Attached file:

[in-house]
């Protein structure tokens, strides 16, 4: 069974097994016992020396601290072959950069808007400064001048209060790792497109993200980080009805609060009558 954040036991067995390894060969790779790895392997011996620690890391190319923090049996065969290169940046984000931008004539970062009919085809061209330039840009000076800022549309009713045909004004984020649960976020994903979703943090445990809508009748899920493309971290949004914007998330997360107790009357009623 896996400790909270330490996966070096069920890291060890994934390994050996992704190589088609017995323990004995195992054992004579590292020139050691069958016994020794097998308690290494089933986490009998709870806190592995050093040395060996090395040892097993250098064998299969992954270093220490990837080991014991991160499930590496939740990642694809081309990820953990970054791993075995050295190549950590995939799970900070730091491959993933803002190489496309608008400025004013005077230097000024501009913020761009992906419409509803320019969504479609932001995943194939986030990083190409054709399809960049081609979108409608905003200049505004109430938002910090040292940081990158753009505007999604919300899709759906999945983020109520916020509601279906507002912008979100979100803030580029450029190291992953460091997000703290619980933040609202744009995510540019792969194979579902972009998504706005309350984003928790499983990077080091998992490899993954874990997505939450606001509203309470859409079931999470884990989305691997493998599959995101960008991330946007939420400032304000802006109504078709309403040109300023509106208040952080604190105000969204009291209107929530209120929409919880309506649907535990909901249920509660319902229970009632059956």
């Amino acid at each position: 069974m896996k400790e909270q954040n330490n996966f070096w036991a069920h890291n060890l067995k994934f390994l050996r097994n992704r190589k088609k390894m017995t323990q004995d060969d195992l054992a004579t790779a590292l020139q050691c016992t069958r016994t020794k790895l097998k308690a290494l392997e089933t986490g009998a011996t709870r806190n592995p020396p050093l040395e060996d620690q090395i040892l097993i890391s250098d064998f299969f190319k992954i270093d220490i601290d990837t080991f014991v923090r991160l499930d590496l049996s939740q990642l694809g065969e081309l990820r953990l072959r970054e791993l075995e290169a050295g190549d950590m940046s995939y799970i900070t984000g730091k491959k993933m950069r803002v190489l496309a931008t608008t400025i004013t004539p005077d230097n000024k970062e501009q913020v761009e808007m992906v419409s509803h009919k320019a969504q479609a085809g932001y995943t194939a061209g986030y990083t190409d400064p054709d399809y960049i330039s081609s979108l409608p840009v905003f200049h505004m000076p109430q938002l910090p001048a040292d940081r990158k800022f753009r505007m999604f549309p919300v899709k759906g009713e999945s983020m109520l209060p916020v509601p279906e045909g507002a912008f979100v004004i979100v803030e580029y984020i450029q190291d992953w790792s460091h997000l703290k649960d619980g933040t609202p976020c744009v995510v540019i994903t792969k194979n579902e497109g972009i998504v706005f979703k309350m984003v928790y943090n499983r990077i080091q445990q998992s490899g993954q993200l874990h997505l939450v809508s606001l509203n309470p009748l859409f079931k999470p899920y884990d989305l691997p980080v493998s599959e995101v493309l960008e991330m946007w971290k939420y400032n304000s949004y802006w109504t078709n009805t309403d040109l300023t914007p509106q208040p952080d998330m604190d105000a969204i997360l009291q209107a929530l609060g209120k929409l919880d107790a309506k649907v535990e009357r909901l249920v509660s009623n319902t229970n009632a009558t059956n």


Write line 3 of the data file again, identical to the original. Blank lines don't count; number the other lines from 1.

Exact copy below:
């Amino acid at each position: 069974m896996k400790e909270q954040n330490n996966f070096w036991a069920h890291n060890l067995k994934f390994l050996r097994n992704r190589k088609k390894m017995t323990q004995d060969d195992l054992a004579t790779a590292l020139q050691c016992t069958r016994t020794k790895l097998k308690a290494l392997e089933t986490g009998a011996t709870r806190n592995p020396p050093l040395e060996d620690q090395i040892l097993i890391s250098d064998f299969f190319k992954i270093d220490i601290d990837t080991f014991v923090r991160l499930d590496l049996s939740q990642l694809g065969e081309l990820r953990l072959r970054e791993l075995e290169a050295g190549d950590m940046s995939y799970i900070t984000g730091k491959k993933m950069r803002v190489l496309a931008t608008t400025i004013t004539p005077d230097n000024k970062e501009q913020v761009e808007m992906v419409s509803h009919k320019a969504q479609a085809g932001y995943t194939a061209g986030y990083t190409d400064p054709d399809y960049i330039s081609s979108l409608p840009v905003f200049h505004m000076p109430q938002l910090p001048a040292d940081r990158k800022f753009r505007m999604f549309p919300v899709k759906g009713e999945s983020m109520l209060p916020v509601p279906e045909g507002a912008f979100v004004i979100v803030e580029y984020i450029q190291d992953w790792s460091h997000l703290k649960d619980g933040t609202p976020c744009v995510v540019i994903t792969k194979n579902e497109g972009i998504v706005f979703k309350m984003v928790y943090n499983r990077i080091q445990q998992s490899g993954q993200l874990h997505l939450v809508s606001l509203n309470p009748l859409f079931k999470p899920y884990d989305l691997p980080v493998s599959e995101v493309l960008e991330m946007w971290k939420y400032n304000s949004y802006w109504t078709n009805t309403d040109l300023t914007p509106q208040p952080d998330m604190d105000a969204i997360l009291q209107a929530l609060g209120k929409l919880d107790a309506k649907v535990e009357r909901l249920v509660s009623n319902t229970n009632a009558t059956n």